By the following year, Rhoda had sold her Salem property and all interests in the ferry operation to Matheny and his new partner, Lewis Johnson. That partnership dissolved early in 1866 when John Barger of Silverton teamed with Johnson to apply for the ferry license in 1866 and ’67. Matheny returned to ferrying in 1867 with a group of investors: James N. Glover (later the “Father of Spokane, Washington”) and a father and son-in-law team, Elijah and Richard Williams (later replaced by J. W. Smith). Their participation allowed the purchase of an additional ferryboat to run between east and west shores of the Willamette.

By December of 1872 Matheny, Glover and Smith had sold out to A. H. Whitley of Polk County, but his legal problems forced a transfer to Matheny in April of 1874, then to the Salem Ferry Company in July of that year.
Incorporated in June, the Salem Ferry Company was capitalized with 210 shares at $100 divided between three principals: Matheny, Reuben P. Boise Sr. and P. L. Willis. Actual ferry operations were turned over to A. W. Hewitt with an assist from another generation of Mathenys–David L.

A truly long-awaited improvement in creature comfort on the river crossing was accomplished just prior to this incorporation: an above-deck cabin to keep passengers protected from the elements. Ferry tolls at this stage had been reduced as well:

Wagon and span of animals $0.33 & 1/2
Additional animal $0.10
Man and horse $0.25
Footman $0.12 & 1/2
Loose animal $0.10
Hog, sheep or Goat $0.05
100 lb. freight not on wagon $0.10
100 ft. of lumber not on wagon $0.10
pack animal with load $0.15

A new steel bridge across the Willamette opened December 2, 1886; a local reporter eulogized the now superseded ferry with these words:

“Ferryboat rest! Thy work is done;
Sleep the sleep that knows no breaking,
Dream of ferrying men no more;
Through days of rain, and nights of waking.”

The reporter’s obituary was a trifle premature, however, as just four years later the bridge structure washed eight miles north in the flood of 1890. Tom Holman was asked to reinstate ferry service until the bridge could be replaced. The bridge project was completed in 1891, but even after that the Salem Ferry Company was still operational. Later, during repair work to the bridge approaches in 1902, the ferry serviced east- and westbound travelers.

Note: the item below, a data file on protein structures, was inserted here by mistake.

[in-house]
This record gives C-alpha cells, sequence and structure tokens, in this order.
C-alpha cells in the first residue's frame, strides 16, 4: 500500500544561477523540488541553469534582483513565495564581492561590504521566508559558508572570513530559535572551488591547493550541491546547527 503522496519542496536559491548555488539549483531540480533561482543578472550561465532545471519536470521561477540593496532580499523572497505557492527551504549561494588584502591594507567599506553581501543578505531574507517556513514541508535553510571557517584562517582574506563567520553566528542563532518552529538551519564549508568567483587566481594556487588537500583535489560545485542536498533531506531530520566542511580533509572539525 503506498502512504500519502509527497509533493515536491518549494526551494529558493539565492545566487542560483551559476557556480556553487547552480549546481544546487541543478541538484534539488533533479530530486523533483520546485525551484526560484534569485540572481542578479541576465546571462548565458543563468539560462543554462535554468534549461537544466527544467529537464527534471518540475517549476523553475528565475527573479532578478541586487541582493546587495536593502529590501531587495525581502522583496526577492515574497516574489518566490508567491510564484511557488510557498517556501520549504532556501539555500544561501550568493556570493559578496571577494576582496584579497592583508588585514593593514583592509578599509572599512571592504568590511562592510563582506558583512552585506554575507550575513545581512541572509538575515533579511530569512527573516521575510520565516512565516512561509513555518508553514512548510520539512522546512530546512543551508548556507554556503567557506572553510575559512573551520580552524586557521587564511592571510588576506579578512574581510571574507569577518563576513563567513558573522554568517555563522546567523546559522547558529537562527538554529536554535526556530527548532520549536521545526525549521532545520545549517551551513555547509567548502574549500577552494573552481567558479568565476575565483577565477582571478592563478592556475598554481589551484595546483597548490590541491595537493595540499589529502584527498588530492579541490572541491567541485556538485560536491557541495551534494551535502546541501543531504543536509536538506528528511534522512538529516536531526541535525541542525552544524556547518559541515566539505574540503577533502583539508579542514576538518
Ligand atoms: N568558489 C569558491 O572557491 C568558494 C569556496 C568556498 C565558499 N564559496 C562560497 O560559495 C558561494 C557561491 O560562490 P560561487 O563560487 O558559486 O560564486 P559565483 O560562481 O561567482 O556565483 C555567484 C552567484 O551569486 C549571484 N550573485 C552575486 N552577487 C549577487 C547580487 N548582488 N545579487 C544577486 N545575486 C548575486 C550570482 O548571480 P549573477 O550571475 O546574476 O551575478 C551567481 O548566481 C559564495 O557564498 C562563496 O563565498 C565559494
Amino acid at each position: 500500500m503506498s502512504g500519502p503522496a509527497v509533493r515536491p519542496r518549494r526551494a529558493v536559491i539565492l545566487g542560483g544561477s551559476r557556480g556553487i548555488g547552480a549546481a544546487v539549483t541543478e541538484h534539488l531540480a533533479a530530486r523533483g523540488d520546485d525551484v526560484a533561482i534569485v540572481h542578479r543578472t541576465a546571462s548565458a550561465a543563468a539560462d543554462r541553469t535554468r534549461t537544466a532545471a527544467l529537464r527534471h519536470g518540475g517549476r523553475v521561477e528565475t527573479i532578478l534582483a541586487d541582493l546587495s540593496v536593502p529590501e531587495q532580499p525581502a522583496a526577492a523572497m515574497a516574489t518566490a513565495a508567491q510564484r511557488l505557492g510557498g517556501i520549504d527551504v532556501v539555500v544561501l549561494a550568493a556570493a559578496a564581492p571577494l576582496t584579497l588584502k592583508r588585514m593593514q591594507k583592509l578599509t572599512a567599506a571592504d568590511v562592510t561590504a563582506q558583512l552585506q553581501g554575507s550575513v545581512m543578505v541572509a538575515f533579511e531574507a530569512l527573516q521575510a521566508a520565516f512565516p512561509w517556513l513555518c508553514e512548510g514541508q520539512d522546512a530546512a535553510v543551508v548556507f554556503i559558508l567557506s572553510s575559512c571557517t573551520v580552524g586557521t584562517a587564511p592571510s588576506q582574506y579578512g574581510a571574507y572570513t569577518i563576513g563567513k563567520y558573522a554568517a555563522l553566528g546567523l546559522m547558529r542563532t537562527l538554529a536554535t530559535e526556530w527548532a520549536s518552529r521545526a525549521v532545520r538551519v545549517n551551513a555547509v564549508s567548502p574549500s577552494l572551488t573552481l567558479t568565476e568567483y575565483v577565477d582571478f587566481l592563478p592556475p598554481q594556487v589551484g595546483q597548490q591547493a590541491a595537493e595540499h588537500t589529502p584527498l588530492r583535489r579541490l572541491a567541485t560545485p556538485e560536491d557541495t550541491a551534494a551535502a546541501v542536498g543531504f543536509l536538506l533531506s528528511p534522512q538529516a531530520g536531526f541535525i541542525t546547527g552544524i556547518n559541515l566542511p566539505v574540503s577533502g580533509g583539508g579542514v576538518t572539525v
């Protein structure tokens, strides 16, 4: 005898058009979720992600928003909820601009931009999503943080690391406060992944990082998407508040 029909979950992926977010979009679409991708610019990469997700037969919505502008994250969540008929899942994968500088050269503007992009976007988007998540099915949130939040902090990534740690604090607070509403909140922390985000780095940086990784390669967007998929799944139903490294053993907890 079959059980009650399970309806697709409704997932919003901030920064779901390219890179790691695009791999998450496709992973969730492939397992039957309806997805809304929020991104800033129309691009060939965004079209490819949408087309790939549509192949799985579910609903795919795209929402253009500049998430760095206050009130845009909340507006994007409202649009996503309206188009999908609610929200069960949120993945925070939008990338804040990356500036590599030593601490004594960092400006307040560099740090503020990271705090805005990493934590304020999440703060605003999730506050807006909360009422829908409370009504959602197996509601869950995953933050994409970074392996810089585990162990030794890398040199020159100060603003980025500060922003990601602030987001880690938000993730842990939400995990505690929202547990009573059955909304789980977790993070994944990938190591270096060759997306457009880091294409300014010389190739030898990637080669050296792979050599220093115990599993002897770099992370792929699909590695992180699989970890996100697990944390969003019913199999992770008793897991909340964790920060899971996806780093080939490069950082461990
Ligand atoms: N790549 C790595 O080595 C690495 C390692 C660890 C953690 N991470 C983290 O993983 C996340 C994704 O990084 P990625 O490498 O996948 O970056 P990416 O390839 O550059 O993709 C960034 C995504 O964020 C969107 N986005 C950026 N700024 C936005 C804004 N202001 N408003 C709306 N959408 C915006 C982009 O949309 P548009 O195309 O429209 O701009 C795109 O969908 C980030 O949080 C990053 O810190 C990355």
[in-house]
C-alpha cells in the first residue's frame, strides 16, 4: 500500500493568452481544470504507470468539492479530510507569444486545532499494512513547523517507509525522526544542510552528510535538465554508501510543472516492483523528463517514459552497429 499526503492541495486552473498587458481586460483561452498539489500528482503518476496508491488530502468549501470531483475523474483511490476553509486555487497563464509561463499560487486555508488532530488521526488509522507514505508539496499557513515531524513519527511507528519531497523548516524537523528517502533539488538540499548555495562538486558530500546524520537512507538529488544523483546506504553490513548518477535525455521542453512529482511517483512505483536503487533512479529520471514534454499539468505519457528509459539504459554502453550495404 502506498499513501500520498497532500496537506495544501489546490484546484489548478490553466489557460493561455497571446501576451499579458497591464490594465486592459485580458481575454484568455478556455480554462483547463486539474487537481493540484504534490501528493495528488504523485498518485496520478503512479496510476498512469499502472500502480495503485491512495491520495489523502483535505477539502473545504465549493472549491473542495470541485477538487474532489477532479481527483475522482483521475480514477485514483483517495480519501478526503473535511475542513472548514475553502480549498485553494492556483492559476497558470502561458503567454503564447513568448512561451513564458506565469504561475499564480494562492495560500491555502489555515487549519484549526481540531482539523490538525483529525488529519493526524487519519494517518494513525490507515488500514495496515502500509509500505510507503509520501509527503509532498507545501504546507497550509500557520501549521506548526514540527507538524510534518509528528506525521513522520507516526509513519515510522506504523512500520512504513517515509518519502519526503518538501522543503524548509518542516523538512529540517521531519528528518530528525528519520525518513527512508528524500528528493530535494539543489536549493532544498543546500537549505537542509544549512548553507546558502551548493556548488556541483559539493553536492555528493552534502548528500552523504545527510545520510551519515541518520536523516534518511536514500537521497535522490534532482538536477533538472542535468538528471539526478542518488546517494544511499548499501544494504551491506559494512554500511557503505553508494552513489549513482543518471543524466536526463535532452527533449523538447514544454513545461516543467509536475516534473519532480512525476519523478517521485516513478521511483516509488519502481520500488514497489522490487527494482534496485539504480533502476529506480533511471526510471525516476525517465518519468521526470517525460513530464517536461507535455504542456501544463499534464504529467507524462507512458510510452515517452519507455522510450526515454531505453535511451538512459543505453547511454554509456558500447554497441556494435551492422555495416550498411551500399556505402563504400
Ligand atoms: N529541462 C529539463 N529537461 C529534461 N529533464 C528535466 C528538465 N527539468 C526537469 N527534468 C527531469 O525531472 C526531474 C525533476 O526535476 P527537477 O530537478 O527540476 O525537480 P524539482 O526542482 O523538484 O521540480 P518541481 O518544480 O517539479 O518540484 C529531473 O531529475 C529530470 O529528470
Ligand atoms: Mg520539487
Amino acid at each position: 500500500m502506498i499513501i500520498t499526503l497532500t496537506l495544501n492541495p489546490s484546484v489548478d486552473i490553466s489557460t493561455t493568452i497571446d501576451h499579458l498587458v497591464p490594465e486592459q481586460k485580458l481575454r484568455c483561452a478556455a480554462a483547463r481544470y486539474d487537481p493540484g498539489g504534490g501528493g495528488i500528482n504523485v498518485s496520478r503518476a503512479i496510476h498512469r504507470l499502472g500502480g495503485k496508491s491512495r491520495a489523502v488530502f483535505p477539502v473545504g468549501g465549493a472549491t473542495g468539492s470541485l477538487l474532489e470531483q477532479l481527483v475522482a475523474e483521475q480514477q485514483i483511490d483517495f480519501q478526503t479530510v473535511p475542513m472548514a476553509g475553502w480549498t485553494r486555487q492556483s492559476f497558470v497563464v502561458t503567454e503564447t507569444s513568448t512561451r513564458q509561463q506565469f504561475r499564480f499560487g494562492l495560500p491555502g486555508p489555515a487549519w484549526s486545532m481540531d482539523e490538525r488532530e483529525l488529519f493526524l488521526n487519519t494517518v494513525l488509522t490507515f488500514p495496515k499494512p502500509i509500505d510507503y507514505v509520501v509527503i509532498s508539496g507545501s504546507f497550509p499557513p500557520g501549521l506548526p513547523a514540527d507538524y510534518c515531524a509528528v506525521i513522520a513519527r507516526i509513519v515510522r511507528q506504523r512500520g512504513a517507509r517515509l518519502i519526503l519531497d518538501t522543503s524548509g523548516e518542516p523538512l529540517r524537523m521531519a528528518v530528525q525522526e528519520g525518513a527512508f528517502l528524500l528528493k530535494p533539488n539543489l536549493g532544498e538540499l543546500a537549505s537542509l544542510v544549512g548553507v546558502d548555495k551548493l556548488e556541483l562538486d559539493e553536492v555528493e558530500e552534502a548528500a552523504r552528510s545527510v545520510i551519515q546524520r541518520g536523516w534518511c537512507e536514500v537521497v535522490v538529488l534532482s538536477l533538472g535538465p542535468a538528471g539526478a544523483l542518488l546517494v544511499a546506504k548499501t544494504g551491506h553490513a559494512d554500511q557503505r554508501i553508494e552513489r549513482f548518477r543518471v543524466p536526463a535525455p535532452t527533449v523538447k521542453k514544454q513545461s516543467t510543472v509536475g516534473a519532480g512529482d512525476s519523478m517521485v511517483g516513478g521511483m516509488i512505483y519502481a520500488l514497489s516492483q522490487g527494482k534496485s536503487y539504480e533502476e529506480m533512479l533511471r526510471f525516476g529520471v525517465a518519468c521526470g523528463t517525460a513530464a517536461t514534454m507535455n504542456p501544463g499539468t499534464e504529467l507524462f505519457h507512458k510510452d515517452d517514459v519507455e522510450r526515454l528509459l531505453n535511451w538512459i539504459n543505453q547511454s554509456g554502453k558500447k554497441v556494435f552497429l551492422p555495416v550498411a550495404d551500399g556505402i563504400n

Finally, in late 1905 the Secretary of State declared the ferry company defunct and ordered it dissolved. For six decades the ferry had been a vital link in the development of Salem and Polk County.

Researched and written by Sue Bell.

Custer, Jean and Daraleen Wade. “Marion County Oregon Marriage Records 1849-1871.” Salem: Willamette Valley Genealogical Society, 1979.

Daily Oregon Statesman, 3 Mar. 1874, 1 Dec. 1886.

Judson, Lewis H. Reflections on the Jason Lee Mission and the Opening of Civilization in Oregon Country. Salem: Wynkoop-Blair Printing Service, 1971.

Marion County Commissioners Court Journals, Vols. I, III-V, Oregon Archives, Salem.

Marion County Miscellaneous Records, Vol. I, pp. 20,21.

Oregon Argus, 23 Sept. 1856.

Oregon Department of Commerce/Corporate Division, Item #4713, Oregon Archives, Salem.

Oregon Statesman, 9 Dec. 1861, 21 Aug. 1863, 12 Mar. & 7 May 1890, 10 Aug. 1902.

Oregon Territorial Census, 1850.

Oregonian, 9 April 1854.

Salem Daily Record, 26 Aug. 1867.

State of Oregon Government and Territorial Documents–Act #1165 & 3679, Oregon Archives, Salem.

State of Oregon Government and Territorial Documents–#9413, Oregon Archives, Salem.

Oregon Department of Commerce/Corporate Division, Item #4713, Oregon Archives, Salem.